Death Valley Girls At The Lodge Room, With Kate Clover, Crocodiles, Saturday November 23rd 2019
Death Valley Girls at the Lodge Room:
I went to another Death Valley Girls’ show at the Lodge Room, after reading a burning Twitter exchange between Grimes and Zola Jesus, disagreeing about the future of live music – Grimes thinks live music will become obsolete as it will be soon replaced by A.I. generated music (while probably being performed by holograms?) whereas Zola Jesus, while calling Grimes the ‘voice of silicon fascist privilege’, is reiterating the importance of the live experience (‘performing live music rituals is my lifeblood’) as an essential human exchange. This is a huge debate right now, and if Grimes could be right in the future, last night’s show was the best example of the importance of live shows. If the next generations opt for A.I. generated music, they will never know what they are missing out, as a Death Valley Girls show is the most hugging and loving experience you will ever attend, and so far, no computer or robot is able to replicate this.
Before them, Kate Clover opened the night with a set backed up by Crocodiles. Kate, who used to be in the band Ex-Sage, recorded this brand new music in Mexico City. Produced by Brandon Welchez of Crocodiles, this was far away from Ex-Sage’s stoner rock sound, as this new solo work resonated like a new version of punk new wave, fast and catchy, unapologetic and unrestrained, delivered in elegant high heels, with a touch of Blondie or the Ramones. Her vocals may have been a bit too buried in the guitars at the taste of some (not her fault), but her performance was totally badass and impressive, as the woman knows a little about rock & roll moves whether she plays guitar or holds the mic. Raw and directly spit on your face, the songs had this punk rock drive that doesn’t need too much introduction but always works its way to your entire body with rumbling guitars, hooky choruses, and infectious hair shaking.
Crocodiles traded their tuxedos for leather jackets and played a set of their own music filled with reverb, fuzz, and giant hooks. I remember seeing them years ago, at a time when they were accused to borrow a bit too much from the classics, especially The Jesus and Mary Chain’s school, but their big psychedelic sound worked marvelously inside the Lodge Room. They chose their moniker after an Echo & the Bunnymen’s album, so they are obviously carrying their ‘80s punk influences on their sleeves. The songs often bloomed to power chords, harshly beaten by restless drumming but propelled by powerful guitars and layered compositions. It was an elaborated mix of aggression, krautrock and garage rock psychedelia, which surely could build plenty of summery anthems. Within being too knowledgeable with their material, each song sounded a bit familiar and a bit adventurous at the same time, but always engaging in a very foot-tapping-head-banging way, while the audience was responding with plenty of enthusiasm, ‘You are awesome’ told us frontman Brandon Welchez several times. The crowd was obviously responding to the catchy pop melodies, big and explosive, delivered with an attitude under the loud wall of sound of sharp guitars and controlled chaos.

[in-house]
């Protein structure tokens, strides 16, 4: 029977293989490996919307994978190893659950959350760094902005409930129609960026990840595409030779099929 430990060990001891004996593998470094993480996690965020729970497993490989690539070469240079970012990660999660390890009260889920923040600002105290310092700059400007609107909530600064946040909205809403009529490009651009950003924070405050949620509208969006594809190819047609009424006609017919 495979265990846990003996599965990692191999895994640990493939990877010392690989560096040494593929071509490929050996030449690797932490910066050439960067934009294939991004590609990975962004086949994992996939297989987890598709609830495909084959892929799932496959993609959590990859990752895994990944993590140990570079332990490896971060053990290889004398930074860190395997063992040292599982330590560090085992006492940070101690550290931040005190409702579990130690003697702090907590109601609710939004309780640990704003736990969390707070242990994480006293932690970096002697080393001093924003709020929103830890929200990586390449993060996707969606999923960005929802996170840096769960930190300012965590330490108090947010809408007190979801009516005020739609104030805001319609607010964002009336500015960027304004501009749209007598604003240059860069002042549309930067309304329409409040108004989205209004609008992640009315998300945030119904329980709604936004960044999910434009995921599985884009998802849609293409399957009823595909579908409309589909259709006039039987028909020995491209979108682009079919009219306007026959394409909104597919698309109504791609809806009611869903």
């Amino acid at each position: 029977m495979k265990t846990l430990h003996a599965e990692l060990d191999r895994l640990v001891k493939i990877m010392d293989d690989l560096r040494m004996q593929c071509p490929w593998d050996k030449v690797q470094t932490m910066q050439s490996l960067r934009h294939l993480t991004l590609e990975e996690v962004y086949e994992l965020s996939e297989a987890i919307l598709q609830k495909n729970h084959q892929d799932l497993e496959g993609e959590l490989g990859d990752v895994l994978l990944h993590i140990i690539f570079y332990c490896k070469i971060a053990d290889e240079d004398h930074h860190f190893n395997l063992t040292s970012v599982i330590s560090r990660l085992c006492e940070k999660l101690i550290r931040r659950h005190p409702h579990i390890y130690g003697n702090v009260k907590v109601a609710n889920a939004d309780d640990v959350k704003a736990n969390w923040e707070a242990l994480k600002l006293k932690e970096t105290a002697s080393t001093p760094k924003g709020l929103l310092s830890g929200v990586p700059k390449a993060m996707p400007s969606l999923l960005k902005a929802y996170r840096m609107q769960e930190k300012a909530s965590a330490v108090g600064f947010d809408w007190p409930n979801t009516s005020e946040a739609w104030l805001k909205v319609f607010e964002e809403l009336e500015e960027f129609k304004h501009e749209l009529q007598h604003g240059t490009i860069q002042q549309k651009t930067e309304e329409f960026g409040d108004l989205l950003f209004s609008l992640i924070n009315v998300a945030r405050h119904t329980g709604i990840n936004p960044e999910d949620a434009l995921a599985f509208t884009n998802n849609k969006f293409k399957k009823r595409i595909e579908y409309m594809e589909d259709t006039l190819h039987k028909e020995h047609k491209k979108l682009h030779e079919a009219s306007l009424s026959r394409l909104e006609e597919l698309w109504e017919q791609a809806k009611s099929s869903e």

With one more date in San Diego on Sunday, this was Death Valley Girls’ night and one of the last shows of their tour, that brought them all over the states and even overseas. Their dark, mysterious third-eye, UFO-inspired psych-rock often sounds like the female answer to Black Sabbath and the Stooges, and this was especially true during the witchy duet voices of Bonnie Bloomgarden and Nikki Pickle joined this time by a man in drag for ‘Abre Camino’. No wonder they have been approved by Iggy Pop, who not only play them in his BBC show but also appeared in one of their videos.
With two albums under their sleeves ‘Glow in the Dark’ and the more recent ‘’Darkness Rains’, they performed with their usual rawness, distorted guitars and haunting boogies, beaten down by the loud pounding drumming of new drummer Rikki Styxx. Bonnie, who switched between guitar and organ, blew up the laws of physics (i.e. energy cannot be created or destroyed) and told us we had just created new energy! The set was fist-pumping, punk-driven, melody-empowered and just a bit crazy as it is always the case for Death Valley Girls, while the chaos they commended was barely controlled by the Lodge Room security, which seems much tighter than the ones of the Echo or other venues where I have seen the band before. People wanted to dance and jump, although stage diving was totally prohibited this time. As usual, Bonnie and Nikki did their guitar duels under the spotlights, while Larry Schemel was unassumingly assuring the crunchy guitar riffs in the shadow. Their witchy punk rock was this time particularly appreciated by two very young fans standing next to me, who all-wide-eyed were watching the scene. They may have been just 7 years old, and one of them was holding a ‘Darkness Rains’ vinyl that Bonnie obviously dedicated after the show.
If their show was not missing any entertaining value or glowing-in-the-dark cosmic power with fuzzy grungy guitars, pulsating bass, and formidable drumming, the warmth of a Death Valley Girls gig is all about Bonnie getting in the crowd and hugging people, introducing her mother to the little girl holding the vinyl. They may deliver raucous and intoxicating energy, but they never forgot the human connection and whom they are playing for.
Death Valley Boogie
I’m a Man Too
Disaster (Is What We’re After)
Seis Seis Seis